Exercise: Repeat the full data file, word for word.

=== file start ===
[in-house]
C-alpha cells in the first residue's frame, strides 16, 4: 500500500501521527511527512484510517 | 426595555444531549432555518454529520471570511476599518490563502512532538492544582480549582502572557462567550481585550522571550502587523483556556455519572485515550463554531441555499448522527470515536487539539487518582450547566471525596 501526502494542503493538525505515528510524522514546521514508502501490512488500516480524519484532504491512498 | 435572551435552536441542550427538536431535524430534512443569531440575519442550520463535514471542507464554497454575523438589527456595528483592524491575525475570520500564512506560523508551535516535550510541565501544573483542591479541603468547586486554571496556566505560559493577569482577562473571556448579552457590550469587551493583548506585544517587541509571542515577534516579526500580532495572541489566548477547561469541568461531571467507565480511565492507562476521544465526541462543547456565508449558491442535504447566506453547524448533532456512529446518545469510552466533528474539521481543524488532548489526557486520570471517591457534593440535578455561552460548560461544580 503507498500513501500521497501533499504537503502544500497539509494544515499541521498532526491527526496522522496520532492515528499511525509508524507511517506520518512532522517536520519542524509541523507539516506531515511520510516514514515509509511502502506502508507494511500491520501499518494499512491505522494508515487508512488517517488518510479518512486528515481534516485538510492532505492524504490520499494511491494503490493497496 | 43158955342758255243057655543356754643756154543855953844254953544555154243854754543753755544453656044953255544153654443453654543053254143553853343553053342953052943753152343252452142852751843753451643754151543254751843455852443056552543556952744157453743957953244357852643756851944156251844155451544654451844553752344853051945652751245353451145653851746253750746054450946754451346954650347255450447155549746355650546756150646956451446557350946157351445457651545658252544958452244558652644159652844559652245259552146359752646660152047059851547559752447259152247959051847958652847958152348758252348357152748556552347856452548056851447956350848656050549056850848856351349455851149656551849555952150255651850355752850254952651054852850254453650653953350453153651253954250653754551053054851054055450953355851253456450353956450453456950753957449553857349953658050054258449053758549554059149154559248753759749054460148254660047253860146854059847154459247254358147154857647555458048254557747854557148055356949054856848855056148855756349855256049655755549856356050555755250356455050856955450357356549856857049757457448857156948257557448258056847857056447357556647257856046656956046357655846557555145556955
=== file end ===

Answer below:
[in-house]
C-alpha cells in the first residue's frame, strides 16, 4: 500500500501521527511527512484510517 | 426595555444531549432555518454529520471570511476599518490563502512532538492544582480549582502572557462567550481585550522571550502587523483556556455519572485515550463554531441555499448522527470515536487539539487518582450547566471525596 501526502494542503493538525505515528510524522514546521514508502501490512488500516480524519484532504491512498 | 435572551435552536441542550427538536431535524430534512443569531440575519442550520463535514471542507464554497454575523438589527456595528483592524491575525475570520500564512506560523508551535516535550510541565501544573483542591479541603468547586486554571496556566505560559493577569482577562473571556448579552457590550469587551493583548506585544517587541509571542515577534516579526500580532495572541489566548477547561469541568461531571467507565480511565492507562476521544465526541462543547456565508449558491442535504447566506453547524448533532456512529446518545469510552466533528474539521481543524488532548489526557486520570471517591457534593440535578455561552460548560461544580 503507498500513501500521497501533499504537503502544500497539509494544515499541521498532526491527526496522522496520532492515528499511525509508524507511517506520518512532522517536520519542524509541523507539516506531515511520510516514514515509509511502502506502508507494511500491520501499518494499512491505522494508515487508512488517517488518510479518512486528515481534516485538510492532505492524504490520499494511491494503490493497496 | 43158955342758255243057655543356754643756154543855953844254953544555154243854754543753755544453656044953255544153654443453654543053254143553853343553053342953052943753152343252452142852751843753451643754151543254751843455852443056552543556952744157453743957953244357852643756851944156251844155451544654451844553752344853051945652751245353451145653851746253750746054450946754451346954650347255450447155549746355650546756150646956451446557350946157351445457651545658252544958452244558652644159652844559652245259552146359752646660152047059851547559752447259152247959051847958652847958152348758252348357152748556552347856452548056851447956350848656050549056850848856351349455851149656551849555952150255651850355752850254952651054852850254453650653953350453153651253954250653754551053054851054055450953355851253456450353956450453456950753957449553857349953658050054258449053758549554059149154559248753759749054460148254660047253860146854059847154459247254358147154857647555458048254557747854557148055356949054856848855056148855756349855256049655755549856356050555755250356455050856955450357356549856857049757457448857156948257557448258056847857056447357556647257856046656956046357655846557555145556955